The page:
"It seems plausible that only a tough, healthy, and sporty Santa Claus could face the difficulties of the overnight global delivery of billions of toys: Steering a sleigh with high velocities (just below light speed), carrying heavy weights, motivating reindeer and managing a tight delivery schedule require a physical conditioning that is nothing short of a Greek God," the researchers wrote.
More so, an overweight and cookie-filled Claus would put Christmas at risk since he'd have trouble keeping balance and would likely be "slipping, tripping and falling" throughout the night, Fusion reported.
Santa's age doesn't help, either. He'd likely be unable to remember all the reindeer's names or keep track of the houses he's visited, Fusion reported.
"The combination of Santa's age, a big suit, and the job's necessary mental and physical demands 'could lead to fatal fall(s) with a high chance of hospitalization of the beloved Santa Claus,'" Fusion wrote on the study.
To find this, researchers had 17 men, most of whom were 30 years old, complete tasks. Half of the men were put in a "Santa group," in which they were asked to wear red robes, put on a fake white beard and wig, and told to carry around a 44-pound bag,to simulate the Santa Claus experience, The Huffington Post reported. The other group was simply asked to wear street clothes and not carry any toys.
The participants were asked to walk on a 10-meter walkway while spelling a reindeer's name backwards, only saying every third letter of the name, HuffPost reported. They were also asked to stand on a force plate so researchers could measure their balance, The Huffington Post reported.
The results showed the Santa group had a harder time finishing the tasks.
"This is particularly concerning for the much older Santa, who might be checking his list of deliveries or figuring out who is naughty and nice," The Huffington Post reported. "Multitasking while walking is known to take a greater toll on seniors and lead to a higher risk of falls. Furthermore, stress and sudden emotions can cause falls in older adults."
So what should Santa do to help curb some of these issues? Yoga, of all things.
"The good news is that yoga, tai chi, and strength training have all been shown to improve balance, gait, and capacity to carry weight — all of which lower the risk of falling," The Huffington Post reported.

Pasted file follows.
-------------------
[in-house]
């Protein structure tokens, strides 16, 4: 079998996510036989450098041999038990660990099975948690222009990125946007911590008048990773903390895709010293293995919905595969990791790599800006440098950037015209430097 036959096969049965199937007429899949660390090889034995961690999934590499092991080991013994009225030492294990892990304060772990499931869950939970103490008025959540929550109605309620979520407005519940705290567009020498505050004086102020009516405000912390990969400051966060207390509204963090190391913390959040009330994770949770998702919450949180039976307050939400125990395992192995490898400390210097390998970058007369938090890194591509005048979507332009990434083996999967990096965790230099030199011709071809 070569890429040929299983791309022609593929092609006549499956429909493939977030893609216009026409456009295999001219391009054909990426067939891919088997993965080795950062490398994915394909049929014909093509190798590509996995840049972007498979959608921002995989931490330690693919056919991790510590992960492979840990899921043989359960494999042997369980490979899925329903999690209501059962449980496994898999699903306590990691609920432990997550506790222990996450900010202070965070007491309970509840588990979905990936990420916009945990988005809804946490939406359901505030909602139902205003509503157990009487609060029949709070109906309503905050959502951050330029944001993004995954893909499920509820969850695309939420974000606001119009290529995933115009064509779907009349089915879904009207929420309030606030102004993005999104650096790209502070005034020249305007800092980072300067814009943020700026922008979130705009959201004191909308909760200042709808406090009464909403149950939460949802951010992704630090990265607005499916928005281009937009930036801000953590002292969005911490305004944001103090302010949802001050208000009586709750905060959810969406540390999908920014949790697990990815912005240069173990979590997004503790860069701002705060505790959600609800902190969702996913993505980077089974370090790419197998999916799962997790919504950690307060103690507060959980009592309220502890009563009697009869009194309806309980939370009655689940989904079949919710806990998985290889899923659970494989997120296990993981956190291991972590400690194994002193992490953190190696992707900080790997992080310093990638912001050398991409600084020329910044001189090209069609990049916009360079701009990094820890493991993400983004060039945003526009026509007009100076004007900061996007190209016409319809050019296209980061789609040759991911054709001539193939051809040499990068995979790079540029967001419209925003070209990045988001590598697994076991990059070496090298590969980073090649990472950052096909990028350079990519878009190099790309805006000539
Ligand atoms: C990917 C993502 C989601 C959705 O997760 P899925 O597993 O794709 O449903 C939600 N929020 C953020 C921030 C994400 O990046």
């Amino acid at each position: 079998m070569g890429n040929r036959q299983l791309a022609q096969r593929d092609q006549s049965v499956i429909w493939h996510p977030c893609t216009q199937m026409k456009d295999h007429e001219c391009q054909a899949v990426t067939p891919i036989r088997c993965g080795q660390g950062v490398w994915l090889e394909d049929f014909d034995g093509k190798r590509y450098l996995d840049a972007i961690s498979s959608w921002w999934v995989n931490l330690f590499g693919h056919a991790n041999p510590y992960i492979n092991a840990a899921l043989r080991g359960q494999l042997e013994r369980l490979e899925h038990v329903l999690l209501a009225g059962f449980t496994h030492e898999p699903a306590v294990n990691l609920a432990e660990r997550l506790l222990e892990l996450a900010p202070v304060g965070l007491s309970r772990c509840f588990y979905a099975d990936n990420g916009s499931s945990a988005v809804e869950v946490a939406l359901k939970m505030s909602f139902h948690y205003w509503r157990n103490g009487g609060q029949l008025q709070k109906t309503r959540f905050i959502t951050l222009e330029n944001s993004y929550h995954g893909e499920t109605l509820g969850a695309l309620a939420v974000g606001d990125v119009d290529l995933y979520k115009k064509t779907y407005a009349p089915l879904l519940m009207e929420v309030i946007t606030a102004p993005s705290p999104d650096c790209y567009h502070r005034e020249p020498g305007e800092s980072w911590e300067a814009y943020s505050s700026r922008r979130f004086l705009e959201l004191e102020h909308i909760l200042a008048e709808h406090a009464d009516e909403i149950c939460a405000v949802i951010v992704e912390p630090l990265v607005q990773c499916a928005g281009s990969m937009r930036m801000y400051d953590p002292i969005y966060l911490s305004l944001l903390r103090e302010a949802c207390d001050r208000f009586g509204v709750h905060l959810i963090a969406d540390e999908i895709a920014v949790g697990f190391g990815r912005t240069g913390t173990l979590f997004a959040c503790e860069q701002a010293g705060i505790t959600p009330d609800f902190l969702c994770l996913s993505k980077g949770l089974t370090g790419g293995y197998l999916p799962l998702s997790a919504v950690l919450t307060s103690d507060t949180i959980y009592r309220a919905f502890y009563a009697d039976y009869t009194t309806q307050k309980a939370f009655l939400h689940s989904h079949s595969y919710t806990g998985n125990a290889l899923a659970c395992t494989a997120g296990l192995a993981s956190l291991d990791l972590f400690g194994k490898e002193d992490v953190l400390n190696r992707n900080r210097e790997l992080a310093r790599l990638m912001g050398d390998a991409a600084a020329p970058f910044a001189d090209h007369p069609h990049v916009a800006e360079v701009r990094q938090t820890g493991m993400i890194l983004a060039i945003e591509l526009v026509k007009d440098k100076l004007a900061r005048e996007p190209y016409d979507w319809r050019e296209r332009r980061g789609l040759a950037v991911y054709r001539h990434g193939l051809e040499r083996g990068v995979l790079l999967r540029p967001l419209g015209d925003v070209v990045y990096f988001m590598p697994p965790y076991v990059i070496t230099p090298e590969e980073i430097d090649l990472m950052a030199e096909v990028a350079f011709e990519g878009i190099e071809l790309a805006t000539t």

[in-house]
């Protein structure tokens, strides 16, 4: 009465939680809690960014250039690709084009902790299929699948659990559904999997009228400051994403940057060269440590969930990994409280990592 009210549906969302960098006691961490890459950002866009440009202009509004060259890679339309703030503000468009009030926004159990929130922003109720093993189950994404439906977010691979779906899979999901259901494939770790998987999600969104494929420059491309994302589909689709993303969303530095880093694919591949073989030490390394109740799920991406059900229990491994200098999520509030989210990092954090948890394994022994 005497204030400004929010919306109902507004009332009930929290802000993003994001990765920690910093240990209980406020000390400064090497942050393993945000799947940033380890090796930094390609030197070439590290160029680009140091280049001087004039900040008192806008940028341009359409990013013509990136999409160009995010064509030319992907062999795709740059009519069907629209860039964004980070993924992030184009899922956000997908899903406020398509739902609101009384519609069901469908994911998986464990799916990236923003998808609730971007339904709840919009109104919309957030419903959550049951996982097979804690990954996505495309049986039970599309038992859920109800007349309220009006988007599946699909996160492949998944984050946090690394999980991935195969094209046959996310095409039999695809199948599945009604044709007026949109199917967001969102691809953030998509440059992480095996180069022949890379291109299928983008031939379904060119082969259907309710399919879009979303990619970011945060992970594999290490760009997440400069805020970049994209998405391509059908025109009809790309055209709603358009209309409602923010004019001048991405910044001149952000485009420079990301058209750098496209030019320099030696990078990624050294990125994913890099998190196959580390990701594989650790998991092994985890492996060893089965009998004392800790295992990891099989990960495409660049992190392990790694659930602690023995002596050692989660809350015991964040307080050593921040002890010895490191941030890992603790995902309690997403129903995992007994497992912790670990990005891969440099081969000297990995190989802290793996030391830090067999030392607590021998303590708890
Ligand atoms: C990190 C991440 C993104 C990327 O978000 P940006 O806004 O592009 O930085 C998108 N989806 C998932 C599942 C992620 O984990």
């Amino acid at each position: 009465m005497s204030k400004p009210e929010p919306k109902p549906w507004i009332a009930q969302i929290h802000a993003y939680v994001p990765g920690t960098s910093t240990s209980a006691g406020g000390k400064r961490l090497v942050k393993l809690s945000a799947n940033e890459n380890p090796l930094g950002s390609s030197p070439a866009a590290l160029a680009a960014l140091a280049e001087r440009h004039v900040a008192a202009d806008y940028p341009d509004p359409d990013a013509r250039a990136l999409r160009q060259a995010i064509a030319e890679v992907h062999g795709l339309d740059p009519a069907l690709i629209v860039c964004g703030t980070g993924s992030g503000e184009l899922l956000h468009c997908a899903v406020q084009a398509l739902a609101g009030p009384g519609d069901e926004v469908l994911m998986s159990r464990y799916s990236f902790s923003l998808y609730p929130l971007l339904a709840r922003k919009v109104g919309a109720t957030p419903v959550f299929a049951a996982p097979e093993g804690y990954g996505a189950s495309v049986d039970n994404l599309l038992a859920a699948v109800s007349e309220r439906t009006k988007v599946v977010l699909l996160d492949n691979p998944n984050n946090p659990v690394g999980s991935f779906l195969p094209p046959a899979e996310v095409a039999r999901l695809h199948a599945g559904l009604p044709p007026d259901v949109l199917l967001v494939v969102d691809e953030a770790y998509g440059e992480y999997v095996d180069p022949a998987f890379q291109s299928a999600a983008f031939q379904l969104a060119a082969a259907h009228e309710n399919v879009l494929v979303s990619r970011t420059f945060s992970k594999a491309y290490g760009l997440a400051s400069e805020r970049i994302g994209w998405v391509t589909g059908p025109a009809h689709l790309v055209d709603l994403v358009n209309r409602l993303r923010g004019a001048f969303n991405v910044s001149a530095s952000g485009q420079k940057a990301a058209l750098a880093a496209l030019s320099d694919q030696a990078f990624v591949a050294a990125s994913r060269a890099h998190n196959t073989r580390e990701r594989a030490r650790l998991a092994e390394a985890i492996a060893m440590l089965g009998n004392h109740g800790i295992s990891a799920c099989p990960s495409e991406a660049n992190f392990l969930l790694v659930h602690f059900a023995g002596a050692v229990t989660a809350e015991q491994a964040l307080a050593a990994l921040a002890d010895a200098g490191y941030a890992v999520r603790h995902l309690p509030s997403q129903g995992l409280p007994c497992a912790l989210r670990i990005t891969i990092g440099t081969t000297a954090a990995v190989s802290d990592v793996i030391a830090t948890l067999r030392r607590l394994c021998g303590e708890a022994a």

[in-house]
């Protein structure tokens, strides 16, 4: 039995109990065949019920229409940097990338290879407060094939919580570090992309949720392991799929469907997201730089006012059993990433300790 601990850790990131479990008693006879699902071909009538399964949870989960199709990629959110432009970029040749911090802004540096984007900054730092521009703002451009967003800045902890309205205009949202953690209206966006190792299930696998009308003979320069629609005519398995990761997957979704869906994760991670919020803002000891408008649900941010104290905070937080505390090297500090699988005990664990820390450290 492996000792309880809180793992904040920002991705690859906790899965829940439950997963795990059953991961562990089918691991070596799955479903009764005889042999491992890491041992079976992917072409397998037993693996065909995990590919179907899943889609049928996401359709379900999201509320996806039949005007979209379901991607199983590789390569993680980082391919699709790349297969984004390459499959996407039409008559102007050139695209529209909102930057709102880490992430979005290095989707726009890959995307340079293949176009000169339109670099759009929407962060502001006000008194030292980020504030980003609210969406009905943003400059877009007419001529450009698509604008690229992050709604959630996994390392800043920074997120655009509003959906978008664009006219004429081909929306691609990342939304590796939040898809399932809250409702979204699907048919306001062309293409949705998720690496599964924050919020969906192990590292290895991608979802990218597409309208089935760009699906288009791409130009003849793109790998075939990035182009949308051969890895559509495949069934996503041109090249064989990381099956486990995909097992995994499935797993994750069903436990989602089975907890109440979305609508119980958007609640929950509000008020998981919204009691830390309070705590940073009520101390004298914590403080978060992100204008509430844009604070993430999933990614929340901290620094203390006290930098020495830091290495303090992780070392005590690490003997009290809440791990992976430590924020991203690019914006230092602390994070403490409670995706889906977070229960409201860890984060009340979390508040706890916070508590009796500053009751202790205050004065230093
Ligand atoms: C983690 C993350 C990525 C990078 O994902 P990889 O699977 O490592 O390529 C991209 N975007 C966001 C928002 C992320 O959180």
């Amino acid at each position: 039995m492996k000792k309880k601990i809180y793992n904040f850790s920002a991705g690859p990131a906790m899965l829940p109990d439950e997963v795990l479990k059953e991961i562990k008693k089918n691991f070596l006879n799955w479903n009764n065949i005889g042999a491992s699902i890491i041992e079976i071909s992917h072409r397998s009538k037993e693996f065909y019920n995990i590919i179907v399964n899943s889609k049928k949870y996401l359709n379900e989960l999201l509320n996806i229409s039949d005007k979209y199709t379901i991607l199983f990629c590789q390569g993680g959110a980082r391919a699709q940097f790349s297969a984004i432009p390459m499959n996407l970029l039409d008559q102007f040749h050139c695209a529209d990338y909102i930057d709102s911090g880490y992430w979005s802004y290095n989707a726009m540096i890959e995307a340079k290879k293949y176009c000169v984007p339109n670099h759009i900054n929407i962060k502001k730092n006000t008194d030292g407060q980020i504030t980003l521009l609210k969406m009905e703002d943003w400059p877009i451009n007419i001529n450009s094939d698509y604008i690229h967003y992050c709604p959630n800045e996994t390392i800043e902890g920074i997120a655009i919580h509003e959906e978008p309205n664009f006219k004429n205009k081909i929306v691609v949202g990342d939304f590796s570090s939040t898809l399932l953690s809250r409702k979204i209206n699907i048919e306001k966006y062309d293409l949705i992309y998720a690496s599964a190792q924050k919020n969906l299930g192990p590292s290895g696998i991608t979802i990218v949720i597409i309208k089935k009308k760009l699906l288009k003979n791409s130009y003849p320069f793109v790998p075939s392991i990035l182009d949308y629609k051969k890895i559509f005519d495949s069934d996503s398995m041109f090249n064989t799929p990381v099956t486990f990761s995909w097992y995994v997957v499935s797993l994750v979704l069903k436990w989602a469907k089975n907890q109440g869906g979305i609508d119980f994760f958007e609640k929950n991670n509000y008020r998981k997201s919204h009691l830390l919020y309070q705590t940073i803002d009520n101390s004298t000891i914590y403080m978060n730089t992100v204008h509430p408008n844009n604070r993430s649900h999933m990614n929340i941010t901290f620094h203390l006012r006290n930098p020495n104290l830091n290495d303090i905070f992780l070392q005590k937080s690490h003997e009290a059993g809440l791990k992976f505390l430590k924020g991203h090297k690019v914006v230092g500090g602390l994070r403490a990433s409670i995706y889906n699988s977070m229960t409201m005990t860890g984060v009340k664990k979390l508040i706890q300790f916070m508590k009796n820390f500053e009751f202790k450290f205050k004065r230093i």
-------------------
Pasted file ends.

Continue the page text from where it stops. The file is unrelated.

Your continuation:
This isn't the first time St. Nick's health has been called into question. Dr. Rachel Vreeman of Indiana University's School of Medicine ran a checkup on the jolly old Santa for LiveScience, and found he may have a variety of health issues that put him at risk every Christmas.
His red cheeks, for example, may be a sign of rosacea, a chronic yet harmless condition. And he's obese, a result of an absurd amount of cookies eaten and milk sipped, Vreeman told LiveScience.
"In the midst of his generosity, he needs to take care of himself as well," Vreeman said.
But the good news for Santa is the stressful parts of being Santa Claus aren't causes for concern, Vreeman said. Since he's working with a purpose, he's likely healthier as research shows purpose-driven workers are often healthier, Vreeman told LiveScience.
And despite some of his nasty habits — especially his overweight body and the tobacco pipes he's sometimes seen with — Santa's lifestyle may find itself closer to the nice list than the naughty list for a number of reasons, Dr. Thomas Cavalieri, dean at the Rowan University School of Osteopathic Medicine, told Science Daily.
His charge to keep a herd of reindeer, for example, gives him the benefits of caring for a pet, his ability to stay "lively and quick" is a result of continued exercise, and his constant milk-drinking is a good source of vitamin D and calcium, Science Daily reported.
And, most importantly, his marriage to Mrs. Claus has kept him healthy, too, leading him to "successful aging," Science Daily reported, as research has shown that married people have certain psychological benefits and create social connections that limit their depression and stress, Science Daily reported.
"When you add it all together, Santa's health habits definitely put him on a successful aging path that others can follow," Cavalieri told Science Daily. "He appears to be in pretty good shape and should be able to continue filling Christmas wishes for many years to come."